It’s pointless trying to explain in words or photographs the scale of the whole thing.  There are 17 peaks, some topping 10000ft.

 

I hobble back to the village and on the way back nearly tread on a snake.  I’m that busy looking up that when I look down I am literally a foot away from stepping on what look s to be a small viper / adder of some description.

 

We go back to the café for Crepes and a drink then head off back up the mountain to Hank the Tank!!!

 

All we could find in the little shop for me to Drink is some rather ominous looking strong beer.  So I buy 6 half litre cans of the 8% rocket fuel lager and go back and promise I will try and make shandy out of it.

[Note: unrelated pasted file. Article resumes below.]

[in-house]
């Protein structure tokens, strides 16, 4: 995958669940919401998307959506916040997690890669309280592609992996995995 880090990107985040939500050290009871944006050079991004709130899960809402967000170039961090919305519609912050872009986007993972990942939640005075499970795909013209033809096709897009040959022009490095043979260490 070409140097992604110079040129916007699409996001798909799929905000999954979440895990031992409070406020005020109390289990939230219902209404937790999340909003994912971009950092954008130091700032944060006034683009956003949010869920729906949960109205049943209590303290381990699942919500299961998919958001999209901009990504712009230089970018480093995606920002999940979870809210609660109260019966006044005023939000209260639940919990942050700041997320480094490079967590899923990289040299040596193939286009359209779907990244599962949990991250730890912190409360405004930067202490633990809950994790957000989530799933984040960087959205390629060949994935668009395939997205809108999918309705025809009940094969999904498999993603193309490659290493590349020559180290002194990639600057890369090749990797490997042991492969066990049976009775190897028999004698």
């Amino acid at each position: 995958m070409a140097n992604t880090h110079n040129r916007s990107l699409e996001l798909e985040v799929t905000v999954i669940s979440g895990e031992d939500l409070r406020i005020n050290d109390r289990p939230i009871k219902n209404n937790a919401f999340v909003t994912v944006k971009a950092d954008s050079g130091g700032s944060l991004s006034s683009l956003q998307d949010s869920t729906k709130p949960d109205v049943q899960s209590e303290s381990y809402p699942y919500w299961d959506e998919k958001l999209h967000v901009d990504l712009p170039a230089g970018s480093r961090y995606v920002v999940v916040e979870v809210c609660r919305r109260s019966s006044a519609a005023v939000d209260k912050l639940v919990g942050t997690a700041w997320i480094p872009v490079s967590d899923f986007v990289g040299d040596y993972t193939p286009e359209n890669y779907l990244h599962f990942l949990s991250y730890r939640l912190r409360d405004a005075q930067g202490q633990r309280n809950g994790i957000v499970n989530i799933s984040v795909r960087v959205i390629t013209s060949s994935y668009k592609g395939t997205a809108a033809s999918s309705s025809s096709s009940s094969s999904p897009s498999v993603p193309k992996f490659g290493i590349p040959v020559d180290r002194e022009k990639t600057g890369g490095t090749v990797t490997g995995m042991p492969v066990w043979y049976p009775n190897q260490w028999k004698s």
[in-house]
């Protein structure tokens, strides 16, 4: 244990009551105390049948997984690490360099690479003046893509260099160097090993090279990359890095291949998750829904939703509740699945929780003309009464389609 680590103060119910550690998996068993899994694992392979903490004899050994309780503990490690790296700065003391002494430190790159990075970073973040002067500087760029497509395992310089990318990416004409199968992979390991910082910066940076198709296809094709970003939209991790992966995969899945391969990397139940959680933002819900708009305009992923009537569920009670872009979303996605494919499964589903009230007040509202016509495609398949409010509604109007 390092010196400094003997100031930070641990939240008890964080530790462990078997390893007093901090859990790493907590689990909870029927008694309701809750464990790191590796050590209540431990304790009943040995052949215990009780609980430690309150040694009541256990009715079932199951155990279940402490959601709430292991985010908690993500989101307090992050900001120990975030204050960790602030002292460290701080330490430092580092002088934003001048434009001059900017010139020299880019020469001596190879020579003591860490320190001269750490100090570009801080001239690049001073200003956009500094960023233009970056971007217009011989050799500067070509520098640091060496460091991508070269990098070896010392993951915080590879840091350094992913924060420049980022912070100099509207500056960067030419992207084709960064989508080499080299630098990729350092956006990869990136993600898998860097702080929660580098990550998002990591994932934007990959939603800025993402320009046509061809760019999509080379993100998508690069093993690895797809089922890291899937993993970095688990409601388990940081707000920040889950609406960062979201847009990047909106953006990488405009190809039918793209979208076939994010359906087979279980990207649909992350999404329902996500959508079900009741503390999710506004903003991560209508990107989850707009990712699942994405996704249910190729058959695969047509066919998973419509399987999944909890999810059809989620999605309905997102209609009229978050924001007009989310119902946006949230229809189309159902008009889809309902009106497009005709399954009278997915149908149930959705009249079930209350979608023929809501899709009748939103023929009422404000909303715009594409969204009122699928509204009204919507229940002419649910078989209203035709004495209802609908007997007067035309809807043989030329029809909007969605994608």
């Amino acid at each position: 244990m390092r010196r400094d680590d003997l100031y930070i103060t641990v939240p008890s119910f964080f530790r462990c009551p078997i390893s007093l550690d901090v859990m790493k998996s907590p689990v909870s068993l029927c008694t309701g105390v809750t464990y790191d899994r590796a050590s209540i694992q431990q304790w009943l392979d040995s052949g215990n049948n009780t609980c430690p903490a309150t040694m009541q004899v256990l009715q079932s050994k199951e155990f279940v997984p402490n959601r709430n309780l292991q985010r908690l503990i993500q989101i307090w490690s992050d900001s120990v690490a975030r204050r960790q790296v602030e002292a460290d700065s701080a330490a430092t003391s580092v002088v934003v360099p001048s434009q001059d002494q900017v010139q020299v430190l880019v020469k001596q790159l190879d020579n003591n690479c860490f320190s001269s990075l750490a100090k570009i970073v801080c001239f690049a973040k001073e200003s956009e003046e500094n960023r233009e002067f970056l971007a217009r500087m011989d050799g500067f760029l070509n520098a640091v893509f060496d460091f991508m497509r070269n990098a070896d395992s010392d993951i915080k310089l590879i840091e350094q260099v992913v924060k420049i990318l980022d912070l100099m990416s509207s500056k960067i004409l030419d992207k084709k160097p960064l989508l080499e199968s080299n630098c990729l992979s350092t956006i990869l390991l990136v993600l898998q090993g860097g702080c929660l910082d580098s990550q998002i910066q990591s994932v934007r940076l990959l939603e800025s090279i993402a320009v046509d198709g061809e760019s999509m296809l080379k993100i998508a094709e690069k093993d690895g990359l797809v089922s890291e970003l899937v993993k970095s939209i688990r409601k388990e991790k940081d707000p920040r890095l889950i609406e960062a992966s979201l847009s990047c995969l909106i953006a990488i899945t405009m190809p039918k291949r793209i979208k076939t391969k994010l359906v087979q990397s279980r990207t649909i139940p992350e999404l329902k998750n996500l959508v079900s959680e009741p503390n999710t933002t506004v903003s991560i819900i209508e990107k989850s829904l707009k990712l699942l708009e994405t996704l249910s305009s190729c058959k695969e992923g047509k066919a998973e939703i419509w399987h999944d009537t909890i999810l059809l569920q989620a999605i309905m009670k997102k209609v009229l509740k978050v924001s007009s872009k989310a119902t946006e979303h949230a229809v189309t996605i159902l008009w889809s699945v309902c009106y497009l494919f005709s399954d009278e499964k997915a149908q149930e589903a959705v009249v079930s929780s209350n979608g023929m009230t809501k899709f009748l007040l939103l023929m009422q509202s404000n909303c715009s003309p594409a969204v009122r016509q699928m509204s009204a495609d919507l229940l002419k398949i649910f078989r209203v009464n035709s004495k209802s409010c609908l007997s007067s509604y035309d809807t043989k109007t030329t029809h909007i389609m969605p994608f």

I sit with a beer in what I would have deemed as the 10 out of 10 wild camping nivarna spot I have been endlessly seeking except I don’t think it can count as officially even though there are no signs it is still an Aire.  So the quest will continue.

 

It’s one of those perfect days and evenings.  I get my guitar out and as there is nobody nearby make a right old racket.  The beer is ok and we eat spag bol and frites!

 

When it gets dark the moon is so bright you can hardly stare at it

 

In the morning I decide to investigate what’s at the top above us.  I know there is a ski resort up there so take off on pig.  It’s a long way up and it just keeps going, hair pin after hair pin. Ffantastic!  At the top the road suddenly turns to a ski run and it’s just snow from there on in.  I must be over 7000ft and Spain is just over the top but I can go no further without attaching skis to Pig.